Intel Readies 1GHz Notebook Chip for Early 2001

Helped by improved power management features, the 1GHz mobile Pentium III will consume on average less than 2 watts of power, which will be little enough to provide sufficient battery life for both full-featured and lightweight notebook PCs, said Bob Jackson, principal engineer with Intel's Mobile Platforms Group.

Jackson outlined Intel's mobile processor roadmap at the Microprocessor Forum, a closely watched technical conference where the semiconductor industry lifts the lid on the latest achievements in silicon.

Also here Tuesday, Motorola said it has developed a version of its G4 desktop processor that runs at 1GHz. The G4 is used in Apple Computer's Power Macintosh computers, although it wasn't clear Tuesday if or when Apple plans to make use of the new processor.

Around the middle of next year, Intel will begin shifting the production of its chips to a more advanced, 0.13 micron manufacturing process, allowing it to ramp the speed of its mobile Pentium IIIs beyond 1GHz, Jackson said. Intel's fastest mobile Pentium III today runs at 850MHz.

Intel splits the notebook market into four segments: full-featured notebooks, thin and light notebooks, mini-notebooks, and sub-notebooks like Toshiba's hand-sized Libretto.

In the next year or two, full-featured notebooks will decline in importance to account for about 30 per cent of all portables sold, down from about 60 per cent today, Jackson said. On the rise will be thin and light notebooks, which weigh about 5 pounds and typically omit a floppy drive or optical drive to reduce their bulk.

Sales of mini-notebooks, meanwhile, which typically have smaller keyboards and weigh 2 to 3 pounds, may grow to account for as much as 10 per cent of portables sold. Sub-notebooks like the Libretto will occupy perhaps one per cent of the market, he estimated.

"Intel's goal is to provide the highest performance and best battery life in each segment," Jackson said.

While the 1GHz mobile Pentium III will be suitable for use in both full-featured and thin and light notebooks, the low-power requirements for the smaller mini-notebook and sub-notebook classes are more stringent.

Intel expects to introduce new power management features in the first half of 2001 that will allow it to offer a 700MHz version of the Pentium III for use in mini-notebooks. For sub-notebooks, Intel expects to offer a 500MHz mobile Pentium III in the first half of next year, increasing to 600MHz by mid-year, Jackson said.

While it grapples with the sometimes unpredictable changes in the mobile market, Intel faces a new challenge in the form of Transmeta, a start-up that has made waves in the chip industry since unveiling its low-power Crusoe processors earlier this year.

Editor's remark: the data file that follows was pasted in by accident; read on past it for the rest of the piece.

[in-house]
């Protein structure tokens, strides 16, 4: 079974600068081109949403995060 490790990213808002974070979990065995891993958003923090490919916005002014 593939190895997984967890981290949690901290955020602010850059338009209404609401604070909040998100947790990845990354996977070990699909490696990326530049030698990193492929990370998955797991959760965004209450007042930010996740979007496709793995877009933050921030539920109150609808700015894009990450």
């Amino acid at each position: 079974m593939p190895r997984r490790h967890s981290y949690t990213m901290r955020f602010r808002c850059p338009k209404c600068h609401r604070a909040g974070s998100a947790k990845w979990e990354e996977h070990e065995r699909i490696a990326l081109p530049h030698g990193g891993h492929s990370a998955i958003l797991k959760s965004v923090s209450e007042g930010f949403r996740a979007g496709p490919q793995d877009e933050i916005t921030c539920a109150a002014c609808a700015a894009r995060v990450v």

Intel officials sought to down play the threat from Crusoe on Tuesday, saying that performance benchmarks for the chips have yet to be published.

Join the newsletter!

Error: Please check your email address.
Rocket to Success - Your 10 Tips for Smarter ERP System Selection
Keep up with the latest tech news, reviews and previews by subscribing to the Good Gear Guide newsletter.

James Niccolai

PC World
Show Comments

Cool Tech

Breitling Superocean Heritage Chronographe 44

Learn more >

SanDisk MicroSDXC™ for Nintendo® Switch™

Learn more >

Toys for Boys

Family Friendly

Panasonic 4K UHD Blu-Ray Player and Full HD Recorder with Netflix - UBT1GL-K

Learn more >

Stocking Stuffer

Razer DeathAdder Expert Ergonomic Gaming Mouse

Learn more >

Christmas Gift Guide

Click for more ›

Most Popular Reviews

Latest Articles

Resources

PCW Evaluation Team

Edwina Hargreaves

WD My Cloud Home

I would recommend this device for families and small businesses who want one safe place to store all their important digital content and a way to easily share it with friends, family, business partners, or customers.

Walid Mikhael

Brother QL-820NWB Professional Label Printer

It’s easy to set up, it’s compact and quiet when printing and to top if off, the print quality is excellent. This is hands down the best printer I’ve used for printing labels.

Ben Ramsden

Sharp PN-40TC1 Huddle Board

Brainstorming, innovation, problem solving, and negotiation have all become much more productive and valuable if people can easily collaborate in real time with minimal friction.

Sarah Ieroianni

Brother QL-820NWB Professional Label Printer

The print quality also does not disappoint, it’s clear, bold, doesn’t smudge and the text is perfectly sized.

Ratchada Dunn

Sharp PN-40TC1 Huddle Board

The Huddle Board’s built in program; Sharp Touch Viewing software allows us to easily manipulate and edit our documents (jpegs and PDFs) all at the same time on the dashboard.

George Khoury

Sharp PN-40TC1 Huddle Board

The biggest perks for me would be that it comes with easy to use and comprehensive programs that make the collaboration process a whole lot more intuitive and organic

Featured Content

Product Launch Showcase

Latest Jobs

Don’t have an account? Sign up here

Don't have an account? Sign up now

Forgot password?